# From a Monopoly Veteran

Photo: orangeacid

I have been playing Monopoly since before 1950.

Aside from the fun, it provides one of the best ways to introduce the idea of marginal to an intro economics class; and because I’m not teaching my giant section of intro microeconomics this year (the first time since 1980/1981), I miss both teaching and Monopoly.

Each Monopoly property gives a payoff when an opponent lands, with the payoff rising from double the rent if you have a monopoly with no houses, up to a maximum total return with a hotel (five houses).

On a given property, each house costs the same; for example, on New York Avenue, my favorite property, a house is \$100. But the marginal return to a house is not constant: it rises steadily with the first, second, and third houses and then falls with the fourth and fifth.

This dictates strategy: if you have two monopolies and limited resources, even though the big red hotels are pretty, you are better off building equal numbers of houses on both monopolies, rather than hotels on one and nothing on the other.

Here’s one other economics lesson that is well known to Monopoly veterans: better a monopoly on the farther end of each side of the board; the houses cost the same on each side, but the payoffs at the farther end are greater.

1. Craig says:

The problem with (and beauty of) the 3-houses-per-property strategy is that there is a fixed number of houses available (32), and if there are no houses available, you can’t build one. Thus if you have the properties and cash, you can starve your opponent of houses. Alternatively, you may find that you have to build hotels in order to free up houses for your other properties.

0  0
2. frankenduf says:

the real profound question is: what’s better pacific/nc/pa or pp/bw? (please expedite answer- I’ve lost serious sleep on this one)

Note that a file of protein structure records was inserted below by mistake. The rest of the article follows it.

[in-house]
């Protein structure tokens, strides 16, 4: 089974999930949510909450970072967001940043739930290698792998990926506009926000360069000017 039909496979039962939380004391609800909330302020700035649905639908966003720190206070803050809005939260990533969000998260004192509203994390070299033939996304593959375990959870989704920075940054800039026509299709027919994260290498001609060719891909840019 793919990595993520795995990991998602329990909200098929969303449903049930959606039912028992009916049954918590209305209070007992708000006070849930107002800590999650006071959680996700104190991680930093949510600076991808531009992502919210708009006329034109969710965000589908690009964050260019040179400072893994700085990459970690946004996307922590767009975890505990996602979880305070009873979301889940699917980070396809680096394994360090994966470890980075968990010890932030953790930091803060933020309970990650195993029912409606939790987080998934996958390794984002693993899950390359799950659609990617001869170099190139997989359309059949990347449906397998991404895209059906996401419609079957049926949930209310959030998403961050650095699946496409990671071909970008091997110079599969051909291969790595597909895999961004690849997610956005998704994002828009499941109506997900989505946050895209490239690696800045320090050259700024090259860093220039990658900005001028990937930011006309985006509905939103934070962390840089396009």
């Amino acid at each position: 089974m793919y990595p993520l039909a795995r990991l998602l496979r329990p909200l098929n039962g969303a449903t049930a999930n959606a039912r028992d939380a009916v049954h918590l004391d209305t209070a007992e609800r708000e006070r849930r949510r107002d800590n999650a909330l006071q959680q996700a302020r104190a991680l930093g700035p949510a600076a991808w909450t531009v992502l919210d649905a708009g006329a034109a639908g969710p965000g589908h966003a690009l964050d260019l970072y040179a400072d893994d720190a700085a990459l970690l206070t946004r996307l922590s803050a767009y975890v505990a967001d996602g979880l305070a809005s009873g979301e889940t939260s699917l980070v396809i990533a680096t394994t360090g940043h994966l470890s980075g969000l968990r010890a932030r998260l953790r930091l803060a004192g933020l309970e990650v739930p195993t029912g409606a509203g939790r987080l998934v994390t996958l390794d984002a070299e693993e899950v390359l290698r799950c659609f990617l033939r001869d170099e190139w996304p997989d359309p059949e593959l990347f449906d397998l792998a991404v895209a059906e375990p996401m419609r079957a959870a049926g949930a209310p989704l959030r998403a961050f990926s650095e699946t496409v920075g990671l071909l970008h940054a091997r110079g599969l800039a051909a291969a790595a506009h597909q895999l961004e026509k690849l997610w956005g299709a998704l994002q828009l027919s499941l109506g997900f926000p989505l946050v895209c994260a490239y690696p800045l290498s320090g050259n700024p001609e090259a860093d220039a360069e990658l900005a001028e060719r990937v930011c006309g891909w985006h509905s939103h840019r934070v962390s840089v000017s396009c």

0  0
3. PMcCafferty says:

Another tip: Use the iron as your token. The iron has the lowest profile so the other players are less likely to notice when you land on their properties.

1  0
4. Jake says:

Craig, you are dead on! I play Monopoly with relatives at holidays and we have gotten to the point of cut throat strategies like the one you describe. Sometimes we get into bidding wars for those last fews houses, and this determines who wins the game.

Also, I take exception to the point by Danial that the further down the board the better the monopoly. The Dark Red monopoly is much better than the Yellow monopoly even though it pays less. There is a chance card for Illinois Avenue while there is no card for the Yellows. Also, many more people tend to land on the Reds coming out of jail and are often bankrupted, thus giving you all their property.

My personal strategy is try to get the R.R.’s (lots of chance cards) and one good monopoly and sell the rest.

0  0
5. Jake says:

#2 – My personal belief is that PP/BW are much better: less overhead cost, chance card for BW, better position in relation to jail, and higher payouts. The dark green is the worst monopoly on the board, no question.

0  0
6. MPD says:

@2 frankenduf: Going by Historical data, I’ve never lost a game where I owned all the Greens. Plus if you’re a monopoly nerd like I am, you’ll like this page which does the whole markov analysis of the board. In either the “long jail” or “short jail” scenarios, the sum of the expected value of the Greens is greater than the sum of the expected values of the Blues.

http://www.tkcs-collins.com/truman/monopoly/monopoly.shtml

0  0
7. science minded says:

Dear Frankenduf;

OkOK- what is the strategy? I stated – enough 8/21/08- and was granted my wish for a fair fight- as in enough is enough- In addition to the treasures already found, I find myself at the fifth dimension- so you science minded types out there ought to be excited- as i am- as it will be your work to sort most of it out–But am I not entitled to allow all my readers to be so curious to want to read my book-

Heh- monopoly is monopoly- it can go on forever- but in real life- I cannot- there is such a thing as running out of time and money, a need for work, to afford health benefits, to stay connected with/take care of family and friends and a vacation. so back to work til it’s done-

Bye for now.